Te Papa is closed until further notice. Te Papa Covid-19 coronavirus information
Kua aukati a Te Papa kia puta rā anō he pānui. He mōhiohio nā Te Papa mō Covid-19 huaketokarauna
In April 2017, Sir Peter Snell donated 14 significant items to Te Papa from his personal collection, including two Olympic gold medals.
Peter Snell won this gold medal in the 800-metre running race at the 1960 Rome Summer Olympic Games. Some of the gilt has worn away because the medal was touched by so many fans when he came home.
The 1960 Summer Olympics were the first time that medals were worn around the neck, in this case with a chain (previously medals were large coins). After 1960, Olympic medals were worn on ribbons.
Peter Snell won this gold medal at the 1964 Tokyo Olympic Games, in either the 800 or 1500 metres – at the time, the medals were not inscribed with the event.
The medal features Nike, the Greek goddess of victory. From 1928 to 1968, Summer Olympic medals all featured this same design by Giuseppe Cassioli (1865-1942, Italy). The colours of the silk ribbon are the colours of the five Olympic rings.
Peter Snell won gold wearing this shoe in the 800 metres at the 1960 Rome Olympic Games.
Brothers Arthur Lydiard (1917–2004) and Walter (Wally) Lydiard (1920–1994) worked in shoe manufacturing in this period, and experimented with producing better road running shoes than were available at the time. Wally began by creating a running shoe which was endorsed by Arthur. Then a limited number of spiked track shoes were made including this shoe worn by Snell at the Rome Olympics.
The other contenders in the race were wearing Adidas. The company gave free shoes to every finalist except Snell – they didn’t consider him a medal prospect. But when he won the semi-final, Adidas sent him some shoes. Snell stuck with Lydiard’s.
Peter Snell was awarded this trophy for Sportsman of the Year in both 1960 and 1964 in honour of his achievements at the Rome and Tokyo Olympic Games. In 2000 he was named New Zealand’s Sports Champion of the 20th Century.
This International Amateur Athletic Federation World Record plaque was awarded to Peter Snell for his record winning mile in Whanganui on 27 January 1962. His time was 3 minutes and 54.4 seconds, setting both a new world record and the first sub-four minute mile on New Zealand soil.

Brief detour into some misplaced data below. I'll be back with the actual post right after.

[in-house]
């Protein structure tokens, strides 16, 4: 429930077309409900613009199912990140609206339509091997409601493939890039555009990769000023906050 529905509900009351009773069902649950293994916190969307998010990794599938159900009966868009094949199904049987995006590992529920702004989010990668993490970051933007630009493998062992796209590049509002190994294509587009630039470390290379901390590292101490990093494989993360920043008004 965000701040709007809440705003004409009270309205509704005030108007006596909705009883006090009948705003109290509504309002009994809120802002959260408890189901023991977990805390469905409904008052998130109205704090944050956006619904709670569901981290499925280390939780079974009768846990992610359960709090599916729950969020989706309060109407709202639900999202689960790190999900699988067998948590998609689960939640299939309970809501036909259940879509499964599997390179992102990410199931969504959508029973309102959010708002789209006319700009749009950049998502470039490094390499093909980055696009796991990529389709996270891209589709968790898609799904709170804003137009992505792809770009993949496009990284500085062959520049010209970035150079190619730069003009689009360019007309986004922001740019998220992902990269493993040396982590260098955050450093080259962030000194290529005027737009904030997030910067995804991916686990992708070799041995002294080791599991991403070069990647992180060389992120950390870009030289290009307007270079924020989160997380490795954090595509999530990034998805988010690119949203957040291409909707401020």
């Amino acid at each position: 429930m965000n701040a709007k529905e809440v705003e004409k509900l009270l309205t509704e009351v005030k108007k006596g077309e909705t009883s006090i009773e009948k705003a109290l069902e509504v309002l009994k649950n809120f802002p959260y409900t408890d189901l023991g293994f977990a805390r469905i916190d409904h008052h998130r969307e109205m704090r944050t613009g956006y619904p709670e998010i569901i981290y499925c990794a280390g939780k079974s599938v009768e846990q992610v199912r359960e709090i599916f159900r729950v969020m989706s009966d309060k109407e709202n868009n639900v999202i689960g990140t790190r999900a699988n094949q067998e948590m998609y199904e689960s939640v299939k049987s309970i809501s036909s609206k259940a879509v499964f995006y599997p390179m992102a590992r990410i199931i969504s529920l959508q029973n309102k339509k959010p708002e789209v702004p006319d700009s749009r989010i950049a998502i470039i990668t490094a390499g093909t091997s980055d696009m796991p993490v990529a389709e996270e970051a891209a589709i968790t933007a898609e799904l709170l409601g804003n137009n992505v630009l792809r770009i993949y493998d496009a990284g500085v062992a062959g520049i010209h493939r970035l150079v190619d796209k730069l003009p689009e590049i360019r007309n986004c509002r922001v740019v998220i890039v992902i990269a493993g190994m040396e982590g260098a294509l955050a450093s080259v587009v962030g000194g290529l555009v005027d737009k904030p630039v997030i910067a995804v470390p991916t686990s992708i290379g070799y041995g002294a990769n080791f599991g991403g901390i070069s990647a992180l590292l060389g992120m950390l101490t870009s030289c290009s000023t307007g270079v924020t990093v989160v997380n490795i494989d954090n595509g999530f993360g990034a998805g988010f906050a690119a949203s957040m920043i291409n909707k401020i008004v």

The award features classical imagery of Nike, the Greek goddess of victory, and laurel leaves. Laurel has long been a symbol of victory and achievement.
This tankard was given to Peter Snell to commemorate when he broke the world record for the mile in Whanganui on 27 January 1962. 15,000 excited spectators sang 'For he's a jolly good fellow'. His likeness and signature have been engraved into the tankard.
This World Record plaque was awarded to Peter Snell for his part in winning the 4 x 1 mile relay held in Dublin on 17 July 1961. The relay was a team effort by Snell, Murray Halberg, Barry Magee and Gary Philpott. Snell regards this shared victory as one of the highlights of his athletic career.
This World Record plaque was awarded to Peter Snell for his record winning 800m in Christchurch on 3 February 1962. His time was 1 minute and 44.3 seconds, which is still a New Zealand record.
This Olympic torch was carried by Peter Snell on the first leg of the Olympic flame's journey around New Zealand before heading to Australia in preparation for the Sydney Summer Olympic Games in 2000. The award-winning design features a tiered rim to emulate the sail-like roofline of the Sydney Opera House. The white shell was intended to capture the feel and appearance of the Opera House roof tiles. The curving body reflects the shape of a boomerang, and the turquoise blue symbolises the waters of Sydney Harbour.
Peter Snell won gold medals in the 880 yard race and one mile race at the British Empire and Commonwealth Games in Perth, Western Australia, in 1962. This medal features a laurel leaf chain, inspired by the Rome Olympic medals two years earlier.
This Order of the British Empire (OBE) was awarded to Peter Snell in Auckland in 1965 for his achievements at the Tokyo Olympic Games in 1964. In 2002, he was made a Distinguished Companion of the New Zealand Order of Merit for services to sport, becoming Sir Peter in 2009.